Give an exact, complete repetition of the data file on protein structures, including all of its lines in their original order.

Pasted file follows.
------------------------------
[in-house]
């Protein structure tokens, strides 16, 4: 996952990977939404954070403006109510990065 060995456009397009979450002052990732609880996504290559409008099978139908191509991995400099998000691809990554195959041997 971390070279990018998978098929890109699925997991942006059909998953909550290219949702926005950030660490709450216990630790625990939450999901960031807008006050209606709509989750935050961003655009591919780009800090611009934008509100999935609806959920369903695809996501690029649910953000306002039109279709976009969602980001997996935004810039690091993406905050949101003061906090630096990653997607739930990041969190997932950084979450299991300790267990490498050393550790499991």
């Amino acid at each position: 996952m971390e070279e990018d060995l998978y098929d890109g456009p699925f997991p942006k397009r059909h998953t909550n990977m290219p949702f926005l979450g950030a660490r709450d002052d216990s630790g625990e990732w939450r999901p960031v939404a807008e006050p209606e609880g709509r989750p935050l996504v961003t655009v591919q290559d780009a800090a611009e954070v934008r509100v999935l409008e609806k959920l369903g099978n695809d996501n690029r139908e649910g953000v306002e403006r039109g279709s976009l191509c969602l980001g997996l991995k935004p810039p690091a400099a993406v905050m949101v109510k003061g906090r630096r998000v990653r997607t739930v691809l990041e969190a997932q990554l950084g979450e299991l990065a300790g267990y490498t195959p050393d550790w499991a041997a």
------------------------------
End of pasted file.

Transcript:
[in-house]
């Protein structure tokens, strides 16, 4: 996952990977939404954070403006109510990065 060995456009397009979450002052990732609880996504290559409008099978139908191509991995400099998000691809990554195959041997 971390070279990018998978098929890109699925997991942006059909998953909550290219949702926005950030660490709450216990630790625990939450999901960031807008006050209606709509989750935050961003655009591919780009800090611009934008509100999935609806959920369903695809996501690029649910953000306002039109279709976009969602980001997996935004810039690091993406905050949101003061906090630096990653997607739930990041969190997932950084979450299991300790267990490498050393550790499991």
């Amino acid at each position: 996952m971390e070279e990018d060995l998978y098929d890109g456009p699925f997991p942006k397009r059909h998953t909550n990977m290219p949702f926005l979450g950030a660490r709450d002052d216990s630790g625990e990732w939450r999901p960031v939404a807008e006050p209606e609880g709509r989750p935050l996504v961003t655009v591919q290559d780009a800090a611009e954070v934008r509100v999935l409008e609806k959920l369903g099978n695809d996501n690029r139908e649910g953000v306002e403006r039109g279709s976009l191509c969602l980001g997996l991995k935004p810039p690091a400099a993406v905050m949101v109510k003061g906090r630096r998000v990653r997607t739930v691809l990041e969190a997932q990554l950084g979450e299991l990065a300790g267990y490498t195959p050393d550790w499991a041997a």